Feb. 1 is National Wear Red Day, a campaign for the American Heart Association‘s Go Red for Women initiative. The goal is to bring awareness to women’s heart health and improve the lives of women worldwide.
According to triblive.com, heart disease is not just a men’s disease, it is also the leading killer of women. Statistically, heart disease and stroke account for about 1 in 3 deaths of women each year; that is a ratio that can be drastically reduced through education and lifestyle changes.
“It is important to wear
The numbers reference blood pressure, blood sugar
“Sugar is the new fat. We also talk about exercise,” Srinivasan said. “Simple steps such as walking more or using a stand-up desk can help. Also, eating a balanced diet with lots of fruits and vegetables is important. Don’t stop at a fast food drive-through and then sit in front of the television all night. Don’t smoke, and get regular checkups.”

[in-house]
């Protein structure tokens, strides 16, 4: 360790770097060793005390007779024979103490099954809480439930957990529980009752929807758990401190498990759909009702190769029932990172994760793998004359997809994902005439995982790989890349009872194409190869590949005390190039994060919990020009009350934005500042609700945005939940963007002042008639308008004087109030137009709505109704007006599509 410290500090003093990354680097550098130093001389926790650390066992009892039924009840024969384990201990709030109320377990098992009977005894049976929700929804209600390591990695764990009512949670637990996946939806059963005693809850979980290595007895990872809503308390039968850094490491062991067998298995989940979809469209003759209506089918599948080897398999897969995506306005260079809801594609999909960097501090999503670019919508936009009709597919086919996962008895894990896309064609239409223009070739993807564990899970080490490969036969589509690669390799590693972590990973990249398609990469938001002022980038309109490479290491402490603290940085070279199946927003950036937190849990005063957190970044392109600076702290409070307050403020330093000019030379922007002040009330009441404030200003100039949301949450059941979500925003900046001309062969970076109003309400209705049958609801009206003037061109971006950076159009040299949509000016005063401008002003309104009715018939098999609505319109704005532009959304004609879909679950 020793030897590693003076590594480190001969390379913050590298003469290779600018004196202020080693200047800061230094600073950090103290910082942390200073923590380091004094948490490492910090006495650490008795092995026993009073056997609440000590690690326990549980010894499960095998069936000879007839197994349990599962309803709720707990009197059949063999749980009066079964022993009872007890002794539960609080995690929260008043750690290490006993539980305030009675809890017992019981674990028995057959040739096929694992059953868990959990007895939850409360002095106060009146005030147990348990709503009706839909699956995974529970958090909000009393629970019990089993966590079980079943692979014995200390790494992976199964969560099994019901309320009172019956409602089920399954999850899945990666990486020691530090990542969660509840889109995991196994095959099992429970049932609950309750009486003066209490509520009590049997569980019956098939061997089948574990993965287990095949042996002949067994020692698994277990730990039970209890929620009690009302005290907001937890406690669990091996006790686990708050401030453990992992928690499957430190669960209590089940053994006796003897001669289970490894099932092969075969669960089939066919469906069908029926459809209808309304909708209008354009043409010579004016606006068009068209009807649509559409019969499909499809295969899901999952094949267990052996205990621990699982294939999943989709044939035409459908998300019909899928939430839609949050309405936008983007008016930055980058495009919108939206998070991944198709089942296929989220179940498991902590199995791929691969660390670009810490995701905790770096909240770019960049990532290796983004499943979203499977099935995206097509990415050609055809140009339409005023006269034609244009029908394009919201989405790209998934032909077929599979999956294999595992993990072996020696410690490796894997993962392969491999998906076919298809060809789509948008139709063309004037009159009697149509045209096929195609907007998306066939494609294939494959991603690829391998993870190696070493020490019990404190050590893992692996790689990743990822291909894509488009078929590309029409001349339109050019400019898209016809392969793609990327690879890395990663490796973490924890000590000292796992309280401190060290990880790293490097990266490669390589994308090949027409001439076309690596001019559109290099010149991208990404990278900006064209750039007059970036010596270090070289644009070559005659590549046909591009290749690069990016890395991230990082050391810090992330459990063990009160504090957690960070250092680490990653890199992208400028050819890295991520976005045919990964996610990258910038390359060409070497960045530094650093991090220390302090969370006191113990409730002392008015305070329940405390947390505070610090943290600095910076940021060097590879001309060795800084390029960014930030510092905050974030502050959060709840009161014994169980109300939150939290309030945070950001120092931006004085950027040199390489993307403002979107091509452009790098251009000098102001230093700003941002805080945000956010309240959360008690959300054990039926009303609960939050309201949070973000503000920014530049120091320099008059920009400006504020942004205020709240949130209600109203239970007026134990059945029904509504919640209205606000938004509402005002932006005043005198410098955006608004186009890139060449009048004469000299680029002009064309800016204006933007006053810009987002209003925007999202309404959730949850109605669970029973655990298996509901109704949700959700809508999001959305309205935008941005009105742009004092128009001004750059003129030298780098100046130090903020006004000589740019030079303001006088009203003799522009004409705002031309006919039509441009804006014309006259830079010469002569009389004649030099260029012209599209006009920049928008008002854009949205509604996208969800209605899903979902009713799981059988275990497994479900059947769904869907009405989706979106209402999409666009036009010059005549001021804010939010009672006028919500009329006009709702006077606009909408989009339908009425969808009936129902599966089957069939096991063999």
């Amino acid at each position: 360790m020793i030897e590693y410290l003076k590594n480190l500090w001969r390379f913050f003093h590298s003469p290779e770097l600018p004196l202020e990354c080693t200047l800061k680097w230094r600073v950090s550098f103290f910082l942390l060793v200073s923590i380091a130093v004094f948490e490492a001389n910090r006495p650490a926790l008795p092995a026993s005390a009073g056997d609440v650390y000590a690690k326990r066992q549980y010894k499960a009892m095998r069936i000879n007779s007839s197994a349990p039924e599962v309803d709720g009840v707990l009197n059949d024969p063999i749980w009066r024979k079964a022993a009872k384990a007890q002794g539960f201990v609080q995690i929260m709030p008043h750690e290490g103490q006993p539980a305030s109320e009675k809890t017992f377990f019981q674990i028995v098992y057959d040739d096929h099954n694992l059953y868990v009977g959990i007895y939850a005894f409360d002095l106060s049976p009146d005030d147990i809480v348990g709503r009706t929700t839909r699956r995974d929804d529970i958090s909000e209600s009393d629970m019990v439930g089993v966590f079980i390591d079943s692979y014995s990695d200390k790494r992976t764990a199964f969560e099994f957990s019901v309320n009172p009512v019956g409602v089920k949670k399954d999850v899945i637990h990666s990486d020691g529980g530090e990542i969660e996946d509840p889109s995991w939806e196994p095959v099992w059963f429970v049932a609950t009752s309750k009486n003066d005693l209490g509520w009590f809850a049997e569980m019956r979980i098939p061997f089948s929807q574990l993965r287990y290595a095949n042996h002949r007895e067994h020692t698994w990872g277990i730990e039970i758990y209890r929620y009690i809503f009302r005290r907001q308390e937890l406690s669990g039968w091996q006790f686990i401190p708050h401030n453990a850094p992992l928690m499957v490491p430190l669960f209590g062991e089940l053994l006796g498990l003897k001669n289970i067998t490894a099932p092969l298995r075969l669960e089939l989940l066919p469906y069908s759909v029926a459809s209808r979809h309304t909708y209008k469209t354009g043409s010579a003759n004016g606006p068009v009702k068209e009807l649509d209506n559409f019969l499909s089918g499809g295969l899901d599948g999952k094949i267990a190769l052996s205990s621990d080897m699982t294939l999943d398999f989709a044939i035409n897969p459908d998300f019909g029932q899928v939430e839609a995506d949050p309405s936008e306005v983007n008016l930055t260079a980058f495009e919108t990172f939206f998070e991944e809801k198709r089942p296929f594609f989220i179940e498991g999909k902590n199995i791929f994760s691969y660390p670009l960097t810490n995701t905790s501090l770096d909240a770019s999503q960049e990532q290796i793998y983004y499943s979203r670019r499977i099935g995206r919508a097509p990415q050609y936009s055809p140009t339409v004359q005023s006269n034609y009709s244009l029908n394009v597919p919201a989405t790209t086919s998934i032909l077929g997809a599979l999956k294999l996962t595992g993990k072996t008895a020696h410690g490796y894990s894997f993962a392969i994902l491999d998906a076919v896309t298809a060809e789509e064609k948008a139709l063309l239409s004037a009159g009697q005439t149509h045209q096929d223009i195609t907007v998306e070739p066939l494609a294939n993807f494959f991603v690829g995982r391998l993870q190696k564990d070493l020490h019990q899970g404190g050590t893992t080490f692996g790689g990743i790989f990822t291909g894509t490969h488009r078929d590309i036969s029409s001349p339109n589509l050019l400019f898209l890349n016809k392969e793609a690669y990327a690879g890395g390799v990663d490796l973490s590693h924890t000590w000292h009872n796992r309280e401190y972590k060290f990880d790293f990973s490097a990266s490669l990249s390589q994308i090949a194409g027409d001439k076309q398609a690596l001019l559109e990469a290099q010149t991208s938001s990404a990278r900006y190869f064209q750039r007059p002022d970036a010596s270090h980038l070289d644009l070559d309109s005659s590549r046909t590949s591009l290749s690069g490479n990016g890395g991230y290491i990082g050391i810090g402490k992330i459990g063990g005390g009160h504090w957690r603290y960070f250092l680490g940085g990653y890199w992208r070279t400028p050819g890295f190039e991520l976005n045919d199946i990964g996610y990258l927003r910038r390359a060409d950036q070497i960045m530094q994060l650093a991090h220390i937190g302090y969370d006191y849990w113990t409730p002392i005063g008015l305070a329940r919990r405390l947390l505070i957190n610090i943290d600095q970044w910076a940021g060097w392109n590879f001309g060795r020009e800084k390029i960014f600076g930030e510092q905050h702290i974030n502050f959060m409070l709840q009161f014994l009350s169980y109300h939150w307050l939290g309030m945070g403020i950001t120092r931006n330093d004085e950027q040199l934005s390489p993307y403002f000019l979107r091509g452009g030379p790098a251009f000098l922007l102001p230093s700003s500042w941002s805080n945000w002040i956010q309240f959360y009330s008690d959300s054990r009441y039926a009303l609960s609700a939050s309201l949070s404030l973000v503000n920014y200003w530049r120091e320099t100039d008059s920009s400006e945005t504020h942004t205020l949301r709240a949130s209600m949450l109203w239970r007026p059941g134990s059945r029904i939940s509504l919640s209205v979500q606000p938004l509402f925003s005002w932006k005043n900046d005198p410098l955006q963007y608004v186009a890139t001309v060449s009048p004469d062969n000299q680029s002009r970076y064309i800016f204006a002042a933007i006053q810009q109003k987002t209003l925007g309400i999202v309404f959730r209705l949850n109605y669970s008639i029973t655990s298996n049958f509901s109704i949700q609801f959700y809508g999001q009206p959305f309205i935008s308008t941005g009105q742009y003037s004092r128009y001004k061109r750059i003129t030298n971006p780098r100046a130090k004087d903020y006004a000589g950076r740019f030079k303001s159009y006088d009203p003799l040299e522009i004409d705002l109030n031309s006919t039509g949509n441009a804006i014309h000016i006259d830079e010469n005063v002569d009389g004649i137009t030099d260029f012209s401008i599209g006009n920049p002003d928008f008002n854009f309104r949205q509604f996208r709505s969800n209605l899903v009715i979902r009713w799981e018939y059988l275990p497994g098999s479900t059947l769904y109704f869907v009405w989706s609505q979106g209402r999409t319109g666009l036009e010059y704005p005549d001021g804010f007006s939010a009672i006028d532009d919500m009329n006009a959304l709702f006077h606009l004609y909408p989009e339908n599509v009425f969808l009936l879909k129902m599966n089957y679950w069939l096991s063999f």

Women are more likely to die from heart disease than breast cancer.
Excela Health cardiologist Maliha Zahid said, “Symptoms of a heart attack can range from no symptoms to chest pain or pressure that may or may not radiate to the neck jaw or arms. It may just present as episodic shortness of breath and/or fatigue and exercise intolerance. In women, symptoms are more likely to be atypical and unusual.”
Women can reduce the risk of heart disease through a diet rich in vegetables, fruits